A perfect storm of cheap handsets, fast bandwidth and smooth payments
I recently met a senior executive from a Chinese tech company. He alluded to the possibility for models such as micropayments from followers to livestreamers emerging in India, much as in China. There are three requirements, he said, for microtransaction services to become common – cheap smartphones, fast and cheap bandwidth, and a reliable payment system. Today, thanks to Chinese handsets, Jio, and Paytm/UPI we have all three.
Indians have never been shy to pay where required. The presence of Teen Patti and gambling apps on the top 10 lists, the growth of Bigo Live and Kwai, where followers shower gifts on popular livestreamers…all point to rising comfort with microtransactions/in-app payments. A related revenue model that can emerge is commerce. We are beginning to see early signs of content-led commerce models emerging. LBB or Little Black Book, the curated listings site (I work at Blume Ventures, an investor in LBB) is an innovator in this regard.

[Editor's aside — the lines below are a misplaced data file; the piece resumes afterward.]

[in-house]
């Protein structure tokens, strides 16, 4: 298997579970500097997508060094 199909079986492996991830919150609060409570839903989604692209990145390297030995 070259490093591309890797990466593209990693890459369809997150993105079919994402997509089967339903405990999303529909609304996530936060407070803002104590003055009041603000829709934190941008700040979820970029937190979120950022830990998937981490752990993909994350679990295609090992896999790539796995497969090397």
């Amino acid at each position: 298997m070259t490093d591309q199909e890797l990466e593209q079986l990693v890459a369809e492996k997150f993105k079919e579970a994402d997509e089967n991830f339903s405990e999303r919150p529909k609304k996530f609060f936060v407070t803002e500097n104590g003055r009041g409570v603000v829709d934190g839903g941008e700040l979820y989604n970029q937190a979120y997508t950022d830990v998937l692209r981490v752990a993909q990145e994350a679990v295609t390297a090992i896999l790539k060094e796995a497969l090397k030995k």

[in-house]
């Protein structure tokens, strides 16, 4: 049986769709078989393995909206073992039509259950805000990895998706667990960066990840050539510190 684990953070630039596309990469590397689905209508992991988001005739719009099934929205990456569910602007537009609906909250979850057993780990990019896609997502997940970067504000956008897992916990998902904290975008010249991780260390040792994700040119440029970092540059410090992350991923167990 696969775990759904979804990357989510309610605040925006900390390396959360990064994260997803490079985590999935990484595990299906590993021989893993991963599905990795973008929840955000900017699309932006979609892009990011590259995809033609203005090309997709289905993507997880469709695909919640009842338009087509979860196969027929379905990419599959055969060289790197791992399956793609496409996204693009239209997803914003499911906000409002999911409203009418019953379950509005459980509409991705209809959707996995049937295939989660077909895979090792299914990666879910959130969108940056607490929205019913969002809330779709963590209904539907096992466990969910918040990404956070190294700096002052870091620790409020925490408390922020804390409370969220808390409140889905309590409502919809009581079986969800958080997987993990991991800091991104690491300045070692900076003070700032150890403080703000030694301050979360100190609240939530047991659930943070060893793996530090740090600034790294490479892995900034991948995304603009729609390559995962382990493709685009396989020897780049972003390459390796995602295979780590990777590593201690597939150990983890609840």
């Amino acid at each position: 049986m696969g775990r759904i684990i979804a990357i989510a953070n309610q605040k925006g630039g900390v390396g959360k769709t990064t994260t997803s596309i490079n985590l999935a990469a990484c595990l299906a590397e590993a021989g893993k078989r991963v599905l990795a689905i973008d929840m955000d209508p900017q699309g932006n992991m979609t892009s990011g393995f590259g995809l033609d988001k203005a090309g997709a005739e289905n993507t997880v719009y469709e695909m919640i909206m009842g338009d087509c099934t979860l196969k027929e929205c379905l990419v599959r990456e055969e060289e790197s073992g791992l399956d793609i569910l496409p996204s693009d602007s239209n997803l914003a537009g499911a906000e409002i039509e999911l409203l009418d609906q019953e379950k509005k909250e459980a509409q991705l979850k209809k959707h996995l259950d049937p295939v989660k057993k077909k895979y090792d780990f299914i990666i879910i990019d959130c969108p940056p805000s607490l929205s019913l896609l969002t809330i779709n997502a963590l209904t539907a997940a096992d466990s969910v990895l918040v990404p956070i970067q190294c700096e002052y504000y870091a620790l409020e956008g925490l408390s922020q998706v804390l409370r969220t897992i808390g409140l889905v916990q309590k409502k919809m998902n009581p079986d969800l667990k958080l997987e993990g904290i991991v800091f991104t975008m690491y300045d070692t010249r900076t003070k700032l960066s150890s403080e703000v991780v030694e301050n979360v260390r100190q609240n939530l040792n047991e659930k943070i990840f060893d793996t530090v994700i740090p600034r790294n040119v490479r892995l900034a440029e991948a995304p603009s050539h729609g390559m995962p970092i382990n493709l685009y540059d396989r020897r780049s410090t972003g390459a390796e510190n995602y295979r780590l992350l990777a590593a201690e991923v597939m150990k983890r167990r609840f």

While LBB started off exploring ad-led models and then expanded into commerce, there is a bunch of startups gearing up for launch, who see themselves as content platforms that will survive exclusively on transaction fees from ecommerce. And all of them are geared at India2, unlike LBB which is still strongly India1.
Search, social and content are interaction models for ecommerce
Search was the interaction model for ecommerce in India, i.e., type what you want into a rectangular box. It needed some knowledge of what you want and how to type it. Or you could scroll and click on a picture, or voice search if it was supported. Still, it needed a certain awareness and comfort, to be familiar with the UI, to know what you want, to overcome the friction.